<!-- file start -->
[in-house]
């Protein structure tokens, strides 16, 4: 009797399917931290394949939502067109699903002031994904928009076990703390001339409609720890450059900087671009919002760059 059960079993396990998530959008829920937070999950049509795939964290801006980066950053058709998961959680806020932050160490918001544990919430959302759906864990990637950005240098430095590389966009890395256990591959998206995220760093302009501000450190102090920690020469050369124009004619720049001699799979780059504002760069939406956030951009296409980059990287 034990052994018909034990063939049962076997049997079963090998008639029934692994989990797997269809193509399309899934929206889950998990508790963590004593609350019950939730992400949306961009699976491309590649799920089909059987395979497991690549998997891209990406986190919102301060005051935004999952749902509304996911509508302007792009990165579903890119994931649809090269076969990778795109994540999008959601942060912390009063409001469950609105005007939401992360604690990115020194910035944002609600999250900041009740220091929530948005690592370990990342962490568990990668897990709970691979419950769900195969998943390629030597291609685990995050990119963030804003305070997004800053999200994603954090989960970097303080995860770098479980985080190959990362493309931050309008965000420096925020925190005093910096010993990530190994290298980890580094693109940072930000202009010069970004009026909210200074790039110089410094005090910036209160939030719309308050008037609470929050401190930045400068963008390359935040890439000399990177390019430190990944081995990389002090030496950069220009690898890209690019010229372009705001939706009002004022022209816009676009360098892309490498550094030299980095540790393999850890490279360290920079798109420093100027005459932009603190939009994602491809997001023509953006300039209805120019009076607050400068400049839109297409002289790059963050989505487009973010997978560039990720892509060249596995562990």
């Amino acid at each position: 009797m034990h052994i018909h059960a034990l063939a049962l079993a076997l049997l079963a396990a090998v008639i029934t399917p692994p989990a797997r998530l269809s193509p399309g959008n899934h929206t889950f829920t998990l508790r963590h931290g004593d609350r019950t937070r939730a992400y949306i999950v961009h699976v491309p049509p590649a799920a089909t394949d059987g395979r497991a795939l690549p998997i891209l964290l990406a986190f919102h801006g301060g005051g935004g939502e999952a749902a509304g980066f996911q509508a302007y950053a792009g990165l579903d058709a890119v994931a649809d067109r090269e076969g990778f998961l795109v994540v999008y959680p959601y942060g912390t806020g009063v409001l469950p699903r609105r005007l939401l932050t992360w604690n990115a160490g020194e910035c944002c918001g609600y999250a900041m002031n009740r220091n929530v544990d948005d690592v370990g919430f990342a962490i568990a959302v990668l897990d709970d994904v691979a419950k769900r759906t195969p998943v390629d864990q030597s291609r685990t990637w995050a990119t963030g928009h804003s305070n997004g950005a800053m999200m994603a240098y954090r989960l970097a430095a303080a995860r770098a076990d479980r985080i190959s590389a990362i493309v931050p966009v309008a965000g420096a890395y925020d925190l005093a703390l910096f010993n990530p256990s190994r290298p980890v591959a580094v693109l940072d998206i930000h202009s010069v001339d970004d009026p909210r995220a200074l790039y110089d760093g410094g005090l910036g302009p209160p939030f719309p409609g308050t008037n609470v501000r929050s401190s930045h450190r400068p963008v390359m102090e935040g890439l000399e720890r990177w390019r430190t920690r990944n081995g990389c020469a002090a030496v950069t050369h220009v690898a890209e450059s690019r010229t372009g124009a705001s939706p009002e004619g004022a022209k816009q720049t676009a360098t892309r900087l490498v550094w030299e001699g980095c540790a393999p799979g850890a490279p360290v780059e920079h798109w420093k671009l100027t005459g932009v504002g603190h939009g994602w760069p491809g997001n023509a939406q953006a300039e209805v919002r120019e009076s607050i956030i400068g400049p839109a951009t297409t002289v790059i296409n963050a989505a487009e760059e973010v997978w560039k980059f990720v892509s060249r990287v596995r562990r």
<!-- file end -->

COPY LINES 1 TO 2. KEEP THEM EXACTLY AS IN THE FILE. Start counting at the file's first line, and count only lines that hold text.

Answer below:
[in-house]
């Protein structure tokens, strides 16, 4: 009797399917931290394949939502067109699903002031994904928009076990703390001339409609720890450059900087671009919002760059 059960079993396990998530959008829920937070999950049509795939964290801006980066950053058709998961959680806020932050160490918001544990919430959302759906864990990637950005240098430095590389966009890395256990591959998206995220760093302009501000450190102090920690020469050369124009004619720049001699799979780059504002760069939406956030951009296409980059990287 034990052994018909034990063939049962076997049997079963090998008639029934692994989990797997269809193509399309899934929206889950998990508790963590004593609350019950939730992400949306961009699976491309590649799920089909059987395979497991690549998997891209990406986190919102301060005051935004999952749902509304996911509508302007792009990165579903890119994931649809090269076969990778795109994540999008959601942060912390009063409001469950609105005007939401992360604690990115020194910035944002609600999250900041009740220091929530948005690592370990990342962490568990990668897990709970691979419950769900195969998943390629030597291609685990995050990119963030804003305070997004800053999200994603954090989960970097303080995860770098479980985080190959990362493309931050309008965000420096925020925190005093910096010993990530190994290298980890580094693109940072930000202009010069970004009026909210200074790039110089410094005090910036209160939030719309308050008037609470929050401190930045400068963008390359935040890439000399990177390019430190990944081995990389002090030496950069220009690898890209690019010229372009705001939706009002004022022209816009676009360098892309490498550094030299980095540790393999850890490279360290920079798109420093100027005459932009603190939009994602491809997001023509953006300039209805120019009076607050400068400049839109297409002289790059963050989505487009973010997978560039990720892509060249596995562990």